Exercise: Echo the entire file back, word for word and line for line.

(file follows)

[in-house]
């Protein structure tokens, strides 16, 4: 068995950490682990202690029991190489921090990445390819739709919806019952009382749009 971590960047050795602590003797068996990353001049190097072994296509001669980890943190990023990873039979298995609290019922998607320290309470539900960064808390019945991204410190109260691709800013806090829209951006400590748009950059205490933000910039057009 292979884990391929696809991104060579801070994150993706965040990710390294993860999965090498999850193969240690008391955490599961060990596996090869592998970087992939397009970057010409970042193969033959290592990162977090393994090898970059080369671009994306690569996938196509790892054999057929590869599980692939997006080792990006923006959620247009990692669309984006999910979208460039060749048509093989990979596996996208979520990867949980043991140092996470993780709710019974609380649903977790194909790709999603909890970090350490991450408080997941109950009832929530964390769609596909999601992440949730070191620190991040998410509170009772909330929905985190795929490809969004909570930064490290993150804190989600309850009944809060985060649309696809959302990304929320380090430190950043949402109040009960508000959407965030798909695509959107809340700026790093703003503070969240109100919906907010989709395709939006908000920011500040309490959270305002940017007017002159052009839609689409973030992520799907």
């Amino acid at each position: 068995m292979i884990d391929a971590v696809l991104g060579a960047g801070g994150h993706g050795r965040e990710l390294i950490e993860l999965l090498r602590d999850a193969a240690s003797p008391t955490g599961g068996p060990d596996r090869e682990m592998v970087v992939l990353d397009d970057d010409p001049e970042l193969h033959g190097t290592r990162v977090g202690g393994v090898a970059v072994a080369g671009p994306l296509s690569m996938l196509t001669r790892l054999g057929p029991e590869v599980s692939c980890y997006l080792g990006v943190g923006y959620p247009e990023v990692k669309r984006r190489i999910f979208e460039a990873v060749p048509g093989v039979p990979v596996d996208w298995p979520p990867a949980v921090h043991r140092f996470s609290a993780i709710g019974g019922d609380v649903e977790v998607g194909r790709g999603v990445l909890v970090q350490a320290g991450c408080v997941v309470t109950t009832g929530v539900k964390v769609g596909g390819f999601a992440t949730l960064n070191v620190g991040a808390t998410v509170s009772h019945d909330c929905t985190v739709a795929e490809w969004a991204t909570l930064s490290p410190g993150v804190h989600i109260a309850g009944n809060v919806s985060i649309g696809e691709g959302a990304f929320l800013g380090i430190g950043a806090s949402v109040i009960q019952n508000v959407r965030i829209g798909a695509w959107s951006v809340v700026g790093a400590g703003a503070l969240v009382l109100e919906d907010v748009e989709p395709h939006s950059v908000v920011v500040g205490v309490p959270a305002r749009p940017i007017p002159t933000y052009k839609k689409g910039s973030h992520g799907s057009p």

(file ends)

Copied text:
[in-house]
């Protein structure tokens, strides 16, 4: 068995950490682990202690029991190489921090990445390819739709919806019952009382749009 971590960047050795602590003797068996990353001049190097072994296509001669980890943190990023990873039979298995609290019922998607320290309470539900960064808390019945991204410190109260691709800013806090829209951006400590748009950059205490933000910039057009 292979884990391929696809991104060579801070994150993706965040990710390294993860999965090498999850193969240690008391955490599961060990596996090869592998970087992939397009970057010409970042193969033959290592990162977090393994090898970059080369671009994306690569996938196509790892054999057929590869599980692939997006080792990006923006959620247009990692669309984006999910979208460039060749048509093989990979596996996208979520990867949980043991140092996470993780709710019974609380649903977790194909790709999603909890970090350490991450408080997941109950009832929530964390769609596909999601992440949730070191620190991040998410509170009772909330929905985190795929490809969004909570930064490290993150804190989600309850009944809060985060649309696809959302990304929320380090430190950043949402109040009960508000959407965030798909695509959107809340700026790093703003503070969240109100919906907010989709395709939006908000920011500040309490959270305002940017007017002159052009839609689409973030992520799907």
């Amino acid at each position: 068995m292979i884990d391929a971590v696809l991104g060579a960047g801070g994150h993706g050795r965040e990710l390294i950490e993860l999965l090498r602590d999850a193969a240690s003797p008391t955490g599961g068996p060990d596996r090869e682990m592998v970087v992939l990353d397009d970057d010409p001049e970042l193969h033959g190097t290592r990162v977090g202690g393994v090898a970059v072994a080369g671009p994306l296509s690569m996938l196509t001669r790892l054999g057929p029991e590869v599980s692939c980890y997006l080792g990006v943190g923006y959620p247009e990023v990692k669309r984006r190489i999910f979208e460039a990873v060749p048509g093989v039979p990979v596996d996208w298995p979520p990867a949980v921090h043991r140092f996470s609290a993780i709710g019974g019922d609380v649903e977790v998607g194909r790709g999603v990445l909890v970090q350490a320290g991450c408080v997941v309470t109950t009832g929530v539900k964390v769609g596909g390819f999601a992440t949730l960064n070191v620190g991040a808390t998410v509170s009772h019945d909330c929905t985190v739709a795929e490809w969004a991204t909570l930064s490290p410190g993150v804190h989600i109260a309850g009944n809060v919806s985060i649309g696809e691709g959302a990304f929320l800013g380090i430190g950043a806090s949402v109040i009960q019952n508000v959407r965030i829209g798909a695509w959107s951006v809340v700026g790093a400590g703003a503070l969240v009382l109100e919906d907010v748009e989709p395709h939006s950059v908000v920011v500040g205490v309490p959270a305002r749009p940017i007017p002159t933000y052009k839609k689409g910039s973030h992520g799907s057009p």